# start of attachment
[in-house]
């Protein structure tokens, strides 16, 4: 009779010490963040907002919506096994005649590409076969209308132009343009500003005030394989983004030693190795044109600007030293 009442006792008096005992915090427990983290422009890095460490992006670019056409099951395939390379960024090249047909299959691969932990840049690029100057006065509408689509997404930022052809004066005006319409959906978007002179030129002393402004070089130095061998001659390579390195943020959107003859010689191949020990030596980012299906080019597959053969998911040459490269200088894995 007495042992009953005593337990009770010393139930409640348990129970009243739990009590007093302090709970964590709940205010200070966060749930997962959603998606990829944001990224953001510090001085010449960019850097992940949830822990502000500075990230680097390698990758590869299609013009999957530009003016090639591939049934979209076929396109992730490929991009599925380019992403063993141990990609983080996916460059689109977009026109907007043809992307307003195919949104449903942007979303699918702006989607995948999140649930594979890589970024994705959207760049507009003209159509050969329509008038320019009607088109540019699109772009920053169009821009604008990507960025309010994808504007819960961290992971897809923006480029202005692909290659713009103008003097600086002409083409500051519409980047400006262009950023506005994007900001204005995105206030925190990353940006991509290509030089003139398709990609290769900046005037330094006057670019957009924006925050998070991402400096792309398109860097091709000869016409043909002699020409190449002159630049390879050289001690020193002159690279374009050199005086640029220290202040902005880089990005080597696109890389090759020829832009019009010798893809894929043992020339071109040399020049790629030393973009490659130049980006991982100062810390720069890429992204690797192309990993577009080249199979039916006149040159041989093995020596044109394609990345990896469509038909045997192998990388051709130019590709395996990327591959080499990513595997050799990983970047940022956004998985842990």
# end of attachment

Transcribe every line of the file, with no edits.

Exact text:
[in-house]
């Protein structure tokens, strides 16, 4: 009779010490963040907002919506096994005649590409076969209308132009343009500003005030394989983004030693190795044109600007030293 009442006792008096005992915090427990983290422009890095460490992006670019056409099951395939390379960024090249047909299959691969932990840049690029100057006065509408689509997404930022052809004066005006319409959906978007002179030129002393402004070089130095061998001659390579390195943020959107003859010689191949020990030596980012299906080019597959053969998911040459490269200088894995 007495042992009953005593337990009770010393139930409640348990129970009243739990009590007093302090709970964590709940205010200070966060749930997962959603998606990829944001990224953001510090001085010449960019850097992940949830822990502000500075990230680097390698990758590869299609013009999957530009003016090639591939049934979209076929396109992730490929991009599925380019992403063993141990990609983080996916460059689109977009026109907007043809992307307003195919949104449903942007979303699918702006989607995948999140649930594979890589970024994705959207760049507009003209159509050969329509008038320019009607088109540019699109772009920053169009821009604008990507960025309010994808504007819960961290992971897809923006480029202005692909290659713009103008003097600086002409083409500051519409980047400006262009950023506005994007900001204005995105206030925190990353940006991509290509030089003139398709990609290769900046005037330094006057670019957009924006925050998070991402400096792309398109860097091709000869016409043909002699020409190449002159630049390879050289001690020193002159690279374009050199005086640029220290202040902005880089990005080597696109890389090759020829832009019009010798893809894929043992020339071109040399020049790629030393973009490659130049980006991982100062810390720069890429992204690797192309990993577009080249199979039916006149040159041989093995020596044109394609990345990896469509038909045997192998990388051709130019590709395996990327591959080499990513595997050799990983970047940022956004998985842990």